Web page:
Here Now is an exploration of documenting + creatively interpreting the spoken word and oral histories of the Filipino community of San Francisco, in a way that imbues the material with life + without stripping it of its emotional power. This project was done in collaboration and in service of the Manilatown Heritage Foundation. For the last 2 years, I have been involved in working with Manilatown and collaborator Victor Zapanta on digitizing Curtis Choy’s seminal 1983 documentary “The Fall of the I-Hotel”.
A film that chronicles the forceful eviction and removal of tenants of the International Hotel by police. A group comprised mostly of elderly Filipinos of the Manong generation, who immigrated during the time of the United State’s colonial control and endured much violence and brutality while working as farm laborers. This eviction marked the demise of San Francisco’s Manilatown. As the project evolved we began engaging in a series of community lead design workshops to explore the needs and goals of the community, to better understand its digital future. A goal that stood out was the desire for intergenerational connection and from the elder’s perspective to preserve their legacy and history.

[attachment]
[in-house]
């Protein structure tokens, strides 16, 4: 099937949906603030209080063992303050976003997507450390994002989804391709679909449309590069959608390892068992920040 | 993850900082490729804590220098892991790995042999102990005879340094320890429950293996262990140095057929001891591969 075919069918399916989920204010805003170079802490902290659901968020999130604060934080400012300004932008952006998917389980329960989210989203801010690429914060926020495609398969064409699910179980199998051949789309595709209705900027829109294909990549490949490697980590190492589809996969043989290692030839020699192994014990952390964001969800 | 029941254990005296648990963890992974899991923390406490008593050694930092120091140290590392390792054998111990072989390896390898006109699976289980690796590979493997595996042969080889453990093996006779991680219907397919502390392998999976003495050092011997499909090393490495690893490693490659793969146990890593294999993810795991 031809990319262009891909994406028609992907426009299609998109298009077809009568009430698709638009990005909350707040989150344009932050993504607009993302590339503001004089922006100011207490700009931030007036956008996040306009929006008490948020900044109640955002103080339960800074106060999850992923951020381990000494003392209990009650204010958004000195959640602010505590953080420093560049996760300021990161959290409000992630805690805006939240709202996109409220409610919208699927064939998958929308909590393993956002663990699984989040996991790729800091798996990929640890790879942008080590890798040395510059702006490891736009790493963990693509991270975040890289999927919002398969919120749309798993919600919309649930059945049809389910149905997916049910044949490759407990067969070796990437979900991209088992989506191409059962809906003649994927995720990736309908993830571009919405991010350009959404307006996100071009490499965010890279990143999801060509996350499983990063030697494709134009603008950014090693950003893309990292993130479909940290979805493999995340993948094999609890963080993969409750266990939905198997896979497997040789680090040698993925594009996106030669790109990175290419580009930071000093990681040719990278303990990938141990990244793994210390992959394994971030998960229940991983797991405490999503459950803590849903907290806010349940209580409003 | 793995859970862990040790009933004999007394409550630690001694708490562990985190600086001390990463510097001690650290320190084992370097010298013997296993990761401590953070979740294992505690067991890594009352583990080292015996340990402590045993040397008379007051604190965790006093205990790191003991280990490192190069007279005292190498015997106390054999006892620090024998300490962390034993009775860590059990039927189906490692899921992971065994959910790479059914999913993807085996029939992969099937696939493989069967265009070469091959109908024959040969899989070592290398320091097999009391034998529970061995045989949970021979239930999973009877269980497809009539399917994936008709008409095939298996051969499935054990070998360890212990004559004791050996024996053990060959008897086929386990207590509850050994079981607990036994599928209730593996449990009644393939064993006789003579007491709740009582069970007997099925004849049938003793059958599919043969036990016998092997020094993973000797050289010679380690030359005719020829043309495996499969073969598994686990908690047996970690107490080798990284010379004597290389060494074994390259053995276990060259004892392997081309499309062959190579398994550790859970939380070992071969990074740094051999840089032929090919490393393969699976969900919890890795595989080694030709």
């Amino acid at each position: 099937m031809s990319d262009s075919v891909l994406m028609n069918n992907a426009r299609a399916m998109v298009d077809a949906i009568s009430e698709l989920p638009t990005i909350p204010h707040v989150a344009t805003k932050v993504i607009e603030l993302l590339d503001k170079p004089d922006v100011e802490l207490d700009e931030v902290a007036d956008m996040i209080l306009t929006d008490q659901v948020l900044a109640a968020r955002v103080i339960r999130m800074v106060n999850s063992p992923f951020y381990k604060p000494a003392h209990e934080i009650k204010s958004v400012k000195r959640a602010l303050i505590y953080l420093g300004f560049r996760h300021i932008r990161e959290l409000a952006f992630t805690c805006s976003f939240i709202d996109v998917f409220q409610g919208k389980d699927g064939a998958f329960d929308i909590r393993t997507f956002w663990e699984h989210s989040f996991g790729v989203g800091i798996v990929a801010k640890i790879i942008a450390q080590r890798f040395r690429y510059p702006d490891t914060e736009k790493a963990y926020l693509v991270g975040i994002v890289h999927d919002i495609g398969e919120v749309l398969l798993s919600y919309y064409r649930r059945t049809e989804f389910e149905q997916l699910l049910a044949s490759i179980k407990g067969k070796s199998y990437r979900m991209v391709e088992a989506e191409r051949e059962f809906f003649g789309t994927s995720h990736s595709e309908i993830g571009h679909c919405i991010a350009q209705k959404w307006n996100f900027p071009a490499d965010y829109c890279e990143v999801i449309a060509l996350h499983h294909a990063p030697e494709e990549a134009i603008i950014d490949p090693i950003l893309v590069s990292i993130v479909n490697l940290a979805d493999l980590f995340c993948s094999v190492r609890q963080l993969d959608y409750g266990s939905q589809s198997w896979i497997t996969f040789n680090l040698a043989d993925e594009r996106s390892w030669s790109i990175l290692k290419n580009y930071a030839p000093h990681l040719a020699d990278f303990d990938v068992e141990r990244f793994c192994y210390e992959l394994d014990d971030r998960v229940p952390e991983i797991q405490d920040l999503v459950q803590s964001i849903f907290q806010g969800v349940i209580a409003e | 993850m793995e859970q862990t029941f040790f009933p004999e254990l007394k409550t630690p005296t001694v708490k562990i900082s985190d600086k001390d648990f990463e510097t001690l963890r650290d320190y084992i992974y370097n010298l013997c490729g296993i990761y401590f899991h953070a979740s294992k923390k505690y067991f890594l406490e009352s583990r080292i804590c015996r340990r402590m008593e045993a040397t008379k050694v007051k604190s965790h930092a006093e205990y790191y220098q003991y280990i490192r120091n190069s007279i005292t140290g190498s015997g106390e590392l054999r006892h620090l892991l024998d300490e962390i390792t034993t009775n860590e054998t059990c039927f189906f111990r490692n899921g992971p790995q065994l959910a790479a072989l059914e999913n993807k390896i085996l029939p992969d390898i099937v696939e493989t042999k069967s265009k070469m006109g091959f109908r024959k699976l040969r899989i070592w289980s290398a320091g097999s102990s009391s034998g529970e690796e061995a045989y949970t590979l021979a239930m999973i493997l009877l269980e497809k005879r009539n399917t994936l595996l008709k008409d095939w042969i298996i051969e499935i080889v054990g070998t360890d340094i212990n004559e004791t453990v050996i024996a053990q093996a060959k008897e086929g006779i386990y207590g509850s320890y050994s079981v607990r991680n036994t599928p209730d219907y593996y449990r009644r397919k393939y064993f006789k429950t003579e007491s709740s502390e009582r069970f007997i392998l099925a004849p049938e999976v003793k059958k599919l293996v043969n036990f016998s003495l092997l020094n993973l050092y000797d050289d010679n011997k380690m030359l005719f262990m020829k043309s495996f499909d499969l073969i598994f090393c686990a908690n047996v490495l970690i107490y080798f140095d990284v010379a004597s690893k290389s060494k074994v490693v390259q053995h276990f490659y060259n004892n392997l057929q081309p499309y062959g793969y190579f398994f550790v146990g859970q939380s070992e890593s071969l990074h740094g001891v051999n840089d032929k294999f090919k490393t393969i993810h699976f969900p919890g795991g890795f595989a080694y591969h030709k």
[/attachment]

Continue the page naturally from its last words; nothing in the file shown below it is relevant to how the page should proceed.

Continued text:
That lead to embarking on this exploration, that was grounded in the historical archives of the Heritage Foundation. This experience is centered around an ambient piece that interlaces archival interviews and interviews that were conducted with community members in April 2022 with recorded and found sounds of the bustle of Kearny street outside the I-Hotel, horns of SF based artist Zekarias Thompson, and community members playing traditional Kalinga instrumentation.
The visuals are mapped projections containing an image of a Mandala emenating sun rays that was created using Touch Designer, a scene created in Unity depicting the rice terraces of the Philippines, and archival footage from the Center for Asian American Media of unidentified Filipino families.